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Thread: What kind of tuners are these?

  1. #1
    Registered User EvanElk's Avatar
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    Default What kind of tuners are these?

    I don't have the best tuner literacy. I suspect they are older Waverly, but don't recognize the floral engraving Click image for larger version. 

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  2. #2
    Kelley Mandolins Skip Kelley's Avatar
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    Default Re: What kind of tuners are these?

    Yes, those are Waverly tuners.

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    Registered User EvanElk's Avatar
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    Default Re: What kind of tuners are these?

    Thanks Skip!

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    Moderator MikeEdgerton's Avatar
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    Default Re: What kind of tuners are these?

    The older Waverly tuners were apparently hand engraved. The newer Waverly tuners are engraved by a CNC machine. They are not quite as flowery. I have a set of both and the depth of the engraving is really different.
    "Bargain instruments are no bargains if you can't play them". These are the words of J. Garber.

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    Registered User sblock's Avatar
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    Default Re: What kind of tuners are these?

    Interesting. The need for hand engraving might have justified the high price demanded for Waverly tuners in the past, but by changing to CNC engraving (apparently, with less depth and definition), the makers have dramatically cut their labor and manufacturing costs -- but not their prices. So profitability increased with no change in quality. Meanwhile, the quality and precision of alternative tuner sets has steadily improved, in part due to improved manufacturing methods (e.g., Golden Age, Rubner, Schaller, etc.), and even custom-made tuners (Alessi) are available at competitive prices. The free market will speak.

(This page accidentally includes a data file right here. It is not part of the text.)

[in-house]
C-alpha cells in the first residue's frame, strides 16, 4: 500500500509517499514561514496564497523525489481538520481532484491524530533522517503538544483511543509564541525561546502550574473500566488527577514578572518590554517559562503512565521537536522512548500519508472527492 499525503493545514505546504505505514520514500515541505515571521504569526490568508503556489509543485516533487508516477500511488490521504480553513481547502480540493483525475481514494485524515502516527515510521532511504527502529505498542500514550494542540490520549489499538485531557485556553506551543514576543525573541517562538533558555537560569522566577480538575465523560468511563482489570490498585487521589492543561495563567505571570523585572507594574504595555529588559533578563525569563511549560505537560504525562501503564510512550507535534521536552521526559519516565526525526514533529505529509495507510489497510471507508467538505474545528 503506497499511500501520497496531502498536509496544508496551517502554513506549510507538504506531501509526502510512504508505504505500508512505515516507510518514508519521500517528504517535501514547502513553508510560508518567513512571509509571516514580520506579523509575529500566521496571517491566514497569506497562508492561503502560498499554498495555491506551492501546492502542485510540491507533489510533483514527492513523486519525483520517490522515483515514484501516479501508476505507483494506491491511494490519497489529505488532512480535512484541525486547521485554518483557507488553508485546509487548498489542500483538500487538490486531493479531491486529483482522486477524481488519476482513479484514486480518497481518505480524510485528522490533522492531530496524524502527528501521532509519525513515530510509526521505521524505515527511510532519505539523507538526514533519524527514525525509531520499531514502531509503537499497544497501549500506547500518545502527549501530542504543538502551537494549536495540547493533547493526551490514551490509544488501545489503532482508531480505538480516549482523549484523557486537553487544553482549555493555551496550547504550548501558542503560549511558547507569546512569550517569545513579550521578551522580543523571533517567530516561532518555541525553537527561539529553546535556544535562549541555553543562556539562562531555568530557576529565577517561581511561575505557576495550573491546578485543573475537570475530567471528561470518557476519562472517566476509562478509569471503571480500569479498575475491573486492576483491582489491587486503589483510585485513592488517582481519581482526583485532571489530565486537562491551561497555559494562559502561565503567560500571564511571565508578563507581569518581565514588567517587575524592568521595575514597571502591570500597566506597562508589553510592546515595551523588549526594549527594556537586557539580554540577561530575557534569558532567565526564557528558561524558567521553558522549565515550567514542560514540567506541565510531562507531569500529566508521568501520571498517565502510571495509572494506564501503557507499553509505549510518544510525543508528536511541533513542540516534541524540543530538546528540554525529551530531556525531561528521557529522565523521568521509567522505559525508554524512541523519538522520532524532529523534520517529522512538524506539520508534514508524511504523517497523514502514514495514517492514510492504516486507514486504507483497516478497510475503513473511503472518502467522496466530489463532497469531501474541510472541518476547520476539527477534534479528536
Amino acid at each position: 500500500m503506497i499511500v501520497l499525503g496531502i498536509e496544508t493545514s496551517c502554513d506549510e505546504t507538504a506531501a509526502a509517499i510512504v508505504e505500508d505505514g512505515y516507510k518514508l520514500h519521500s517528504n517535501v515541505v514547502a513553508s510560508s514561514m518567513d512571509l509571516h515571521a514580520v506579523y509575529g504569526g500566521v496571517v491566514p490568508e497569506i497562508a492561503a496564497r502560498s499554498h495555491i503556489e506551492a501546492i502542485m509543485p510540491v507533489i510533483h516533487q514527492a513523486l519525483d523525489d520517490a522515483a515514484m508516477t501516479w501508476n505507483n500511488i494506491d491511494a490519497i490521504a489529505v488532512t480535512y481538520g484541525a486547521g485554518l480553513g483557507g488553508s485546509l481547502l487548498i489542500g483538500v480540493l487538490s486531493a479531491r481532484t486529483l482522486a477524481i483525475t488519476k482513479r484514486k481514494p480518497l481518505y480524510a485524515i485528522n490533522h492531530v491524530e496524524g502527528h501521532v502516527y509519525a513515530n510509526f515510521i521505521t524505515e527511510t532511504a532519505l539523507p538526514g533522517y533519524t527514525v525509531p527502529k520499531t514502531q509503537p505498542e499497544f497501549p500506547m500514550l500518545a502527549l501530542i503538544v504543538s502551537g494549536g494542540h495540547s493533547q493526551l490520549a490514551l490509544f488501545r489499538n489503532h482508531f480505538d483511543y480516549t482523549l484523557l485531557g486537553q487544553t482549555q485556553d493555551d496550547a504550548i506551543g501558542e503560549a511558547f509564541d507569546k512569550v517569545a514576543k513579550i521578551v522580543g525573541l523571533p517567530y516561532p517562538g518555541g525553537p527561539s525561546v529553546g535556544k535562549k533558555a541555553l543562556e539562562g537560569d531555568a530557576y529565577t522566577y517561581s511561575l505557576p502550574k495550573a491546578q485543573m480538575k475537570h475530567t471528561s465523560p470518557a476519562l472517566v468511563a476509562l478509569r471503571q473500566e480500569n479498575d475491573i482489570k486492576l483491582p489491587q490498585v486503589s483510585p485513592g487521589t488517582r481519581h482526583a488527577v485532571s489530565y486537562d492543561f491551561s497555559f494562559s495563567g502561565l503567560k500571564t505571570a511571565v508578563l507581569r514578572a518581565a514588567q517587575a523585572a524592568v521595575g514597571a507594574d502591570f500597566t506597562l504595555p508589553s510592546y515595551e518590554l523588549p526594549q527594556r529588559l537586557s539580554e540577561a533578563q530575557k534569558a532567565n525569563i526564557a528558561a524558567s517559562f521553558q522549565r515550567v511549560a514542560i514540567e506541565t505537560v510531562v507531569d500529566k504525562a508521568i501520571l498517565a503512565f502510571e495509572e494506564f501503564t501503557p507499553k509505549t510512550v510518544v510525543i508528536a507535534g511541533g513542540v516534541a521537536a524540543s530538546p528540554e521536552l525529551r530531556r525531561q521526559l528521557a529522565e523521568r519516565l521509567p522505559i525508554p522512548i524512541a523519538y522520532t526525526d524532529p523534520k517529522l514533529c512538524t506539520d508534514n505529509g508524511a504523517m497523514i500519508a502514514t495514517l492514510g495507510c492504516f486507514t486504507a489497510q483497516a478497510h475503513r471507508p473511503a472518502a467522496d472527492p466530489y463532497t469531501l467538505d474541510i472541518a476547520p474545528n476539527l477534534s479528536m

9. #6
    Phil Goodson Philphool's Avatar
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    Default Re: What kind of tuners are these?

    Quote Originally Posted by MikeEdgerton View Post
    The older Waverly tuners were apparently hand engraved. The newer Waverly tuners are engraved by a CNC machine. They are not quite as flowery. I have a set of both and the depth of the engraving is really different.
    Do you have a guess at about when the CNC engraving was started?
    Phil

    “Sharps/Flats” “Accidentals”

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    Moderator MikeEdgerton's Avatar
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    Default Re: What kind of tuners are these?

    Not a clue because I bought both of my sets used. I'll note that I got that information from a Cafe member and assume it is correct. My sets are definitely different. The worm-over tuners in my image appear to match the current engraving on the Stewmac page. The worm under set in my image are definitely different.
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    "Bargain instruments are no bargains if you can't play them". These are the words of J. Garber.

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  12. #8
    Registered User Hendrik Ahrend's Avatar
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    Default Re: What kind of tuners are these?

    Quote Originally Posted by Philphool View Post
    Do you have a guess at about when the CNC engraving was started?
    As far as I remember, the newer style Waverlies became available some time after 2005.

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  14. #9
    Phil Goodson Philphool's Avatar
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    Default Re: What kind of tuners are these?

    Thanks guys. That explains why I haven't seen the old ones. All mine have been on instruments made since 2005.
    Phil

    “Sharps/Flats” “Accidentals”

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    coprolite mandroid's Avatar
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    Exclamation Re: What kind of tuners are these?

    Asking 'what kind?' is more general than brand, you obviously were asking what brand Manufacturer made them..

    what kind= open gear, worm over, A style.. the F mentioned is Worm Under.. the loose one, worm over ,the round gear..


    .. ..
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  17. #11

    Default Re: What kind of tuners are these?

    Look very interesting and old-fashioned, but also cool. When they were produced?

  18. #12
    Moderator MikeEdgerton's Avatar
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    Default Re: What kind of tuners are these?

    Quote Originally Posted by Gwen View Post
    Look very interesting and old-fashioned, but also cool. When they were produced?
    They are modern Waverly tuners that are produced by StewMac (www.stewmac.com).

    Here is the link to the tuners. They are available in a variety of finishes and knob colors as well as in F and A style.
    "Bargain instruments are no bargains if you can't play them". These are the words of J. Garber.

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